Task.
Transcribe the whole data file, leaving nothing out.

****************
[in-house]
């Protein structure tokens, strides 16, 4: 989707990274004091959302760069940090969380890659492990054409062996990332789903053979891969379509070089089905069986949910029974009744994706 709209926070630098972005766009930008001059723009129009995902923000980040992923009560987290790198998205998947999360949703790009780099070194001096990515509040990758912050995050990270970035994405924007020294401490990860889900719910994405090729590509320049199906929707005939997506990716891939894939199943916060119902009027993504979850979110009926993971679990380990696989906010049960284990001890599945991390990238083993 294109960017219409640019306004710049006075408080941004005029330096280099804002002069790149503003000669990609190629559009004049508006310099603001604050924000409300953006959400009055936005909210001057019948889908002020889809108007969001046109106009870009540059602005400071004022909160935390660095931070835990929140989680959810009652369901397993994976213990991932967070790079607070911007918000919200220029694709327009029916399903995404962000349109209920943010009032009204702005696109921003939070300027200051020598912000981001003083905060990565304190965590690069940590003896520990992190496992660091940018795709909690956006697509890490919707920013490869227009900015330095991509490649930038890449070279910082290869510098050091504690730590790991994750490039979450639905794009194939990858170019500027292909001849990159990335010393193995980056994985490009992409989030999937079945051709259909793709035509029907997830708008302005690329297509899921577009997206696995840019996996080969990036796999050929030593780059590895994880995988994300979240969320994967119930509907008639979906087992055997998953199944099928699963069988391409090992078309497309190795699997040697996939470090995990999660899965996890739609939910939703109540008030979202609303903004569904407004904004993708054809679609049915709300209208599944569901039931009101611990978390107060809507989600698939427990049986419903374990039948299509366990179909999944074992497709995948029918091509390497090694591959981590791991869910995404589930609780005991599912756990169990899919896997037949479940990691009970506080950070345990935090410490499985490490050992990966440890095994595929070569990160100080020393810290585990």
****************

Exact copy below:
[in-house]
């Protein structure tokens, strides 16, 4: 989707990274004091959302760069940090969380890659492990054409062996990332789903053979891969379509070089089905069986949910029974009744994706 709209926070630098972005766009930008001059723009129009995902923000980040992923009560987290790198998205998947999360949703790009780099070194001096990515509040990758912050995050990270970035994405924007020294401490990860889900719910994405090729590509320049199906929707005939997506990716891939894939199943916060119902009027993504979850979110009926993971679990380990696989906010049960284990001890599945991390990238083993 294109960017219409640019306004710049006075408080941004005029330096280099804002002069790149503003000669990609190629559009004049508006310099603001604050924000409300953006959400009055936005909210001057019948889908002020889809108007969001046109106009870009540059602005400071004022909160935390660095931070835990929140989680959810009652369901397993994976213990991932967070790079607070911007918000919200220029694709327009029916399903995404962000349109209920943010009032009204702005696109921003939070300027200051020598912000981001003083905060990565304190965590690069940590003896520990992190496992660091940018795709909690956006697509890490919707920013490869227009900015330095991509490649930038890449070279910082290869510098050091504690730590790991994750490039979450639905794009194939990858170019500027292909001849990159990335010393193995980056994985490009992409989030999937079945051709259909793709035509029907997830708008302005690329297509899921577009997206696995840019996996080969990036796999050929030593780059590895994880995988994300979240969320994967119930509907008639979906087992055997998953199944099928699963069988391409090992078309497309190795699997040697996939470090995990999660899965996890739609939910939703109540008030979202609303903004569904407004904004993708054809679609049915709300209208599944569901039931009101611990978390107060809507989600698939427990049986419903374990039948299509366990179909999944074992497709995948029918091509390497090694591959981590791991869910995404589930609780005991599912756990169990899919896997037949479940990691009970506080950070345990935090410490499985490490050992990966440890095994595929070569990160100080020393810290585990």